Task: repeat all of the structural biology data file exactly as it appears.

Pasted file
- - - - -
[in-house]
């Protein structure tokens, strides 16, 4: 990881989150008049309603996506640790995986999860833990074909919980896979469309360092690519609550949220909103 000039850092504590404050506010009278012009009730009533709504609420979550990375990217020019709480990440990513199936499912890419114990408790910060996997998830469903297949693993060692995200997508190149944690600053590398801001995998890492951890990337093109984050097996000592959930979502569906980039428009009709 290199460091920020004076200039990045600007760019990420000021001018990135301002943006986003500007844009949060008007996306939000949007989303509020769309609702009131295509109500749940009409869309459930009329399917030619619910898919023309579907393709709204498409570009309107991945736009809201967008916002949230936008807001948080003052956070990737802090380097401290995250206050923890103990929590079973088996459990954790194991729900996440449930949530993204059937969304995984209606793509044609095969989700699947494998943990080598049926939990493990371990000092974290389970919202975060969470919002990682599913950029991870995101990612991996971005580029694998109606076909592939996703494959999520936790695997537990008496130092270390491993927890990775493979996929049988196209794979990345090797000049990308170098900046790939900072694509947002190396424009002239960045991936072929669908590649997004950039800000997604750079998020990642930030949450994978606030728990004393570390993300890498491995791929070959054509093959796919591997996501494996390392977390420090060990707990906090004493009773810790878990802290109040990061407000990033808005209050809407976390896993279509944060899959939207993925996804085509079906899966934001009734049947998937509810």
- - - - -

[in-house]
């Protein structure tokens, strides 16, 4: 990881989150008049309603996506640790995986999860833990074909919980896979469309360092690519609550949220909103 000039850092504590404050506010009278012009009730009533709504609420979550990375990217020019709480990440990513199936499912890419114990408790910060996997998830469903297949693993060692995200997508190149944690600053590398801001995998890492951890990337093109984050097996000592959930979502569906980039428009009709 290199460091920020004076200039990045600007760019990420000021001018990135301002943006986003500007844009949060008007996306939000949007989303509020769309609702009131295509109500749940009409869309459930009329399917030619619910898919023309579907393709709204498409570009309107991945736009809201967008916002949230936008807001948080003052956070990737802090380097401290995250206050923890103990929590079973088996459990954790194991729900996440449930949530993204059937969304995984209606793509044609095969989700699947494998943990080598049926939990493990371990000092974290389970919202975060969470919002990682599913950029991870995101990612991996971005580029694998109606076909592939996703494959999520936790695997537990008496130092270390491993927890990775493979996929049988196209794979990345090797000049990308170098900046790939900072694509947002190396424009002239960045991936072929669908590649997004950039800000997604750079998020990642930030949450994978606030728990004393570390993300890498491995791929070959054509093959796919591997996501494996390392977390420090060990707990906090004493009773810790878990802290109040990061407000990033808005209050809407976390896993279509944060899959939207993925996804085509079906899966934001009734049947998937509810």